This month’s trade figures don’t look good. Exports are down. Imports are up. The trade deficit in goods (or “visible exports”) is the largest on record.
So what’s going on with exports?
Firstly, it is the export of goods (not services) that has fallen, and this has fallen even after excluding erratic items which tend to skew statistics.
The volume and the price of goods traded have fallen. The fact that prices have fallen (and have been falling since March) is worrying because it suggests that exporters have not been able to take advantage of the exchange rate and increase their margins.
Visible exports to both E.U. and non-E.U. countries have fallen, but it is interesting to look at the breakdown of these. Outside of the E.U. the largest fall in exports went to the U.S. where exports fell by 6.4% over the month. It is likely that the still shaky economic outlook is dampening U.S. consumers’ and businesses’ demands for U.K. goods. Conversely, U.K. exports to high-growth China and South Korea have risen notably.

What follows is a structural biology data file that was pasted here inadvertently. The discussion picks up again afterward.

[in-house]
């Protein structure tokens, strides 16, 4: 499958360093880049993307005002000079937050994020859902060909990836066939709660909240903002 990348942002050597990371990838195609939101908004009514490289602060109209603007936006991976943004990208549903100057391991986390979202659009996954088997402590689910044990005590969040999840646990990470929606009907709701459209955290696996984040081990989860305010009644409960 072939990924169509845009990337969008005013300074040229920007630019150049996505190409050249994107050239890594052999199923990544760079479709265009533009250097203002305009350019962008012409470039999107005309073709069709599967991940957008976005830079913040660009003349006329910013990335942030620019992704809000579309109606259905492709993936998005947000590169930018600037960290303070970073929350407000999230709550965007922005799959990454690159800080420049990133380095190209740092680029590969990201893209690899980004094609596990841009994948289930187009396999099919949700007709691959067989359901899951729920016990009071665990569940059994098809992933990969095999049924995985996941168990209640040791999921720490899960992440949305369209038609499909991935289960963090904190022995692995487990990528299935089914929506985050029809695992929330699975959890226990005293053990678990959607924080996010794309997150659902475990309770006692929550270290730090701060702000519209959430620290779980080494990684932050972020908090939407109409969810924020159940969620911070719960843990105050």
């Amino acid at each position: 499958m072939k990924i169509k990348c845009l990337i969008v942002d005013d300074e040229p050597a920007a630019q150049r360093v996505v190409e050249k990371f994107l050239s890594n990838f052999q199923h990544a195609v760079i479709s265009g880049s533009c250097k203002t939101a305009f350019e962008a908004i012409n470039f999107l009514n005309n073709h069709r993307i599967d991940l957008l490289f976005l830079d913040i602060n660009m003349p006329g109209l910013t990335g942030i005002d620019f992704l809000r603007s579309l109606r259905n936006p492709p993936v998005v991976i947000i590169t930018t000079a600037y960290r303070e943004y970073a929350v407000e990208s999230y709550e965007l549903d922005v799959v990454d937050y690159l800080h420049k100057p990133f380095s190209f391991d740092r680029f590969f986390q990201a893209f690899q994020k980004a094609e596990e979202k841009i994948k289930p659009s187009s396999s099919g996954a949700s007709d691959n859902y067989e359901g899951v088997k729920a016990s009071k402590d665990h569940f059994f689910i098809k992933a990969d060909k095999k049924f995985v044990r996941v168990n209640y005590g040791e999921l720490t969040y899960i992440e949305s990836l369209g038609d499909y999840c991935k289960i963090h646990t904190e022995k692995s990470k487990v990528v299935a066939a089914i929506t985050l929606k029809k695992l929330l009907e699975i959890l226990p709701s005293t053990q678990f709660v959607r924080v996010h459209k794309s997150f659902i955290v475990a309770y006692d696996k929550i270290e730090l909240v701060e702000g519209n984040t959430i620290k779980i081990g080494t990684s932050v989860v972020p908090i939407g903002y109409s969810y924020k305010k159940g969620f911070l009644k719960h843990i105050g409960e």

A similar picture is notable in Europe, where the largest falls in exports were to Spain and Italy, in both cases falling by over 10%. This suggests, then, that weaknesses in the economies of export partners might be behind this month’s disappointing statistics.*
This does mean, though, that the fact that the UK’s imports have increased isn’t necessarily a bad thing. If imports are growing that is because domestic demand for imports is growing, which suggests that consumers and businesses have become more confident.
*Although this doesn’t explain the fall in exports to Germany, which was also quite significant.